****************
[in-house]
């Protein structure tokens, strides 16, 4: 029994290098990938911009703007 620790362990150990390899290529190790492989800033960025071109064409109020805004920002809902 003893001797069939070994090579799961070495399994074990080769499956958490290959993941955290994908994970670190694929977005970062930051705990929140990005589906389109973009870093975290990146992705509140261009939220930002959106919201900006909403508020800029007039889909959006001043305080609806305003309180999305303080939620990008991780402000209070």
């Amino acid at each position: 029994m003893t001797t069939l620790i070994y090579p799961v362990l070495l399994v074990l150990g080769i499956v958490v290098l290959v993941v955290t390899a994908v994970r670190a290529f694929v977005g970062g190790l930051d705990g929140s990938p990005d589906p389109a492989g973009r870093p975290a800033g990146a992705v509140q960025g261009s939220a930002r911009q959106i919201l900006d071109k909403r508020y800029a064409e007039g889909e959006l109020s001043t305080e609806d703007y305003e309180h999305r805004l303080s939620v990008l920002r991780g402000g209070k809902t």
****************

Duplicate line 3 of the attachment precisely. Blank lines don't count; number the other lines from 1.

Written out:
């Amino acid at each position: 029994m003893t001797t069939l620790i070994y090579p799961v362990l070495l399994v074990l150990g080769i499956v958490v290098l290959v993941v955290t390899a994908v994970r670190a290529f694929v977005g970062g190790l930051d705990g929140s990938p990005d589906p389109a492989g973009r870093p975290a800033g990146a992705v509140q960025g261009s939220a930002r911009q959106i919201l900006d071109k909403r508020y800029a064409e007039g889909e959006l109020s001043t305080e609806d703007y305003e309180h999305r805004l303080s939620v990008l920002r991780g402000g209070k809902t």